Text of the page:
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A practical example of flat file storage

In yesterday’s article on low upkeep software, I mentioned my love of flat file storage.

One of the more interesting approaches Jeff uses, and one I’ve done myself for some personal projects, is to store data as flat files.

One of my students asked me what exactly that means, so today, I wanted to explain a bit more and share a practical example.

Let’s dig in!

What is flat file storage?

Rather than storing data in a database, you can store it in a file. Here’s an example of a JSON file that contains simplified pricing details for my products.

	"guides": {
		"ebook": 49,
		"video": 94,
		"both": 99
	"academy": 995

Typically, you’d choose one that supports data formatting, like JSON or YAML or XML.

But, you could also use something like a text file with delimiters to separate details instead. It’s not a good idea, but you could do it.

Accessing flat file data

Many server-side languages include a method for reading a file’s contents into a string. PHP has the file_get_contents() method. Node.js has the readFile() and readFileSync() methods.

Then, you can typically use another method to convert the string into a data format like JSON. In PHP, you might use the json_decode() method. In Node.js, you might use the JSON.parse() method.

// A PHP example
$file = file_get_contents('my-data.json');
$json = json_decode($file);
// A Node.js example
let file = fs.readFileSync('my-data.json');
let json = JSON.parse(file);

Once you have the file in a data format, you can access any of the data you need on your server. You might…

  • Use it to generate content
  • Send it via an API
  • Write data to it
  • Delete data from it

If you make any changes, you can save the file back down.

In PHP, you might use the json_encode() and file_put_content() methods. In Node.js, you might use the JSON.parse() and fs.writeFile() methods.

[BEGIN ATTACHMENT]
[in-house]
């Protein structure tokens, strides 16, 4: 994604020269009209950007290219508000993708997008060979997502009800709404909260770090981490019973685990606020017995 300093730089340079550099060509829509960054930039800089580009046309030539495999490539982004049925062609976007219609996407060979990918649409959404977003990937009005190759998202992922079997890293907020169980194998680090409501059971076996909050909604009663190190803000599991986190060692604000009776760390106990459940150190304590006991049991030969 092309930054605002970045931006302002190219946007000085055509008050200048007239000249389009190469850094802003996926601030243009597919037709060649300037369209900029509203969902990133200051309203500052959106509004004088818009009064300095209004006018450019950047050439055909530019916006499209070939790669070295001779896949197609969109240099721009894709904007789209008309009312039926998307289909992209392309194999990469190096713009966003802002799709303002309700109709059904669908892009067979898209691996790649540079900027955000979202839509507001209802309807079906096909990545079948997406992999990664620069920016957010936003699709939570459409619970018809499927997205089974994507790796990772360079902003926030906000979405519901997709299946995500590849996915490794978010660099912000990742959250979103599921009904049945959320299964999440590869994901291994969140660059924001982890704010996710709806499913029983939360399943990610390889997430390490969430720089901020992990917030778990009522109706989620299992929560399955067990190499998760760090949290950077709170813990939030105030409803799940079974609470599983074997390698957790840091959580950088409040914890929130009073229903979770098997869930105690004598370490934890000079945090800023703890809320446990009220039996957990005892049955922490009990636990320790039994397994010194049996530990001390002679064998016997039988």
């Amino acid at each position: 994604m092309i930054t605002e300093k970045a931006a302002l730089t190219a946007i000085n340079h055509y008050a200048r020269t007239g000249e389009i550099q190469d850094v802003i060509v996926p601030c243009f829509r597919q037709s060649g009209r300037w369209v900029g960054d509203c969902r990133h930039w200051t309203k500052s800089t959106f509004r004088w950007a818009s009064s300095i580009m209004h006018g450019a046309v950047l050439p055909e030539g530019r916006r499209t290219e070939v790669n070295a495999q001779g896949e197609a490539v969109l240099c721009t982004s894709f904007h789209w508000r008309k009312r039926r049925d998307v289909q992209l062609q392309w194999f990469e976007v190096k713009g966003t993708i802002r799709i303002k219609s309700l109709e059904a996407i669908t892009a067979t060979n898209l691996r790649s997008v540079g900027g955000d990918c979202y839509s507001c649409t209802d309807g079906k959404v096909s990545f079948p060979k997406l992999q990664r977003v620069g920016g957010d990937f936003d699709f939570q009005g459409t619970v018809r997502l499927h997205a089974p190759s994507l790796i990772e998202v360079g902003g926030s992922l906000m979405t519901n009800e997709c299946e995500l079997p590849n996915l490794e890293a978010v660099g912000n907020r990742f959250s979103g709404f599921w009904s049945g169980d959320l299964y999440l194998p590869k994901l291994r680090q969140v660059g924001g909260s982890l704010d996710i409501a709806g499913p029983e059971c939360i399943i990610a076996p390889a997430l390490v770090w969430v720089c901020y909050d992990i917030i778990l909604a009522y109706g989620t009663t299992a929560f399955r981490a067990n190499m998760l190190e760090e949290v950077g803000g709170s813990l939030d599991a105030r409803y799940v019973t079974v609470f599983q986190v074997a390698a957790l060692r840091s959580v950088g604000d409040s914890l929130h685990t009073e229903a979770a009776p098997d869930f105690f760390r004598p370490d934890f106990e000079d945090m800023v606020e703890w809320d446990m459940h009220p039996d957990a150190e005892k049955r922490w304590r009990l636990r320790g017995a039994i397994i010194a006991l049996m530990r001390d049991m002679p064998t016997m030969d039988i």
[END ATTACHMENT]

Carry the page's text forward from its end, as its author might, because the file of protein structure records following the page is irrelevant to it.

// A PHP example
$encoded = json_encode($json);
file_put_contents('my-data.json', $encoded);
// A Node.js example
let encoded = JSON.stringify(json);
fs.writeFile('my-data.json', encoded);

Is this a good idea?

In a large production app? Probably not. There’s a reason databases are popular and widely used.

They can provide some security advantages. And with large datasets, can also be more performant than reading and writing to one large data file.

But for small and simple projects, I love being able to work with simple JSON files. It also makes debugging a lot easier.

A practical example

This is the approach I use to render content on the student portal for people who purchase my courses and ebooks.

I use Hugo, a static-site generator, to create the HTML.

It takes my markdown files, combines them with some simple template files, and generates a bunch of flat HTML files. I have mine configured to omit most of the content from the HTML files themselves, and also generate a JSON file with the content.

That file gets placed in a directory that can’t be accessed via an HTTP request. I use an .htaccess file to block all access.

deny from all

This blocks HTTP requests, but my server can still access the file.

I wrote a small little PHP-driven API that reads those files, checks if the user has access, and sends back a JSON response with the stuff they’ve purchased.

In my JavaScript, I make a fetch() call to my API, get the user’s stuff, and display it in the UI.